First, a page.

WDTE - Watchdog timer - This is a timed reset and a counter. The timer counts up to 18ms and then resets the chip, if a command called "CLRWDT" is instructed then the timer begins again, this is to prevent a chip from getting stuck in a loop. The 18ms delay can be prescaled up to 128 times, around 2.3s maximum in time. This is rarely enabled, a good program should never get stuck in a loop.
FOSC0, FOSC1, FOSC2 - This is to set the chip clock frequency, there are options for internal and external, I will show an example later.
So now you know what they are all for you need to decide which of them apply to you, also take care of the words with a bar above them as it means inverted. So CPD off would actually be CPD logic 1, this is where writing in symbols can confuse when writing in bits or a word. It is more preferable to write in symbols as you know what your turning on or off whereas in bits you would have to refer to the datasheet. Below is an example of how I would normally configure a chip, the first three lines.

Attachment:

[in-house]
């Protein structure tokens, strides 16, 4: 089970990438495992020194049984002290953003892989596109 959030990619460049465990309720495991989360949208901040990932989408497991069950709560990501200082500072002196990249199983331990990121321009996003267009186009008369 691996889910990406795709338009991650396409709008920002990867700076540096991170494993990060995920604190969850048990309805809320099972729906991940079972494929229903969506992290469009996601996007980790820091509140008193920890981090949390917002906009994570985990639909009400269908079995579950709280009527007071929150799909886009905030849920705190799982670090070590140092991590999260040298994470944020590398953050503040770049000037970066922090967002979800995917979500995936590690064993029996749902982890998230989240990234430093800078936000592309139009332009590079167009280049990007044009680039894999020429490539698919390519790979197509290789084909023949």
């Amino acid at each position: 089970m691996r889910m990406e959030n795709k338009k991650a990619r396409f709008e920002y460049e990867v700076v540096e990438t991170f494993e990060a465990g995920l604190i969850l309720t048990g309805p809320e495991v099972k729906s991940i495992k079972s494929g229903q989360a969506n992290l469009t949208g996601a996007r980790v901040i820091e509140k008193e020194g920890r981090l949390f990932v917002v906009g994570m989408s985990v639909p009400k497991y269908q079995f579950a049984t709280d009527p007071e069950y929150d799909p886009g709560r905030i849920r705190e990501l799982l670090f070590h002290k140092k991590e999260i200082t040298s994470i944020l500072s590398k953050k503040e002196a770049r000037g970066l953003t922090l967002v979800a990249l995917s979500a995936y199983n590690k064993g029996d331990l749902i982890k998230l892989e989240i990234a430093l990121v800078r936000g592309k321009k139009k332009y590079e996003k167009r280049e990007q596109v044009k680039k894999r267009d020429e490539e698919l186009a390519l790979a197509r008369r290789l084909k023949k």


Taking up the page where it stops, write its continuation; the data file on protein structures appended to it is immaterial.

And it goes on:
As you can see a word is a lot more concise than a line of symbols although its not clear what your actually doing. These configuration settings can be set in the software too so if left out they will default, I would recommend listing everything as if it's all there in front of you it's easier to diagnose a problem.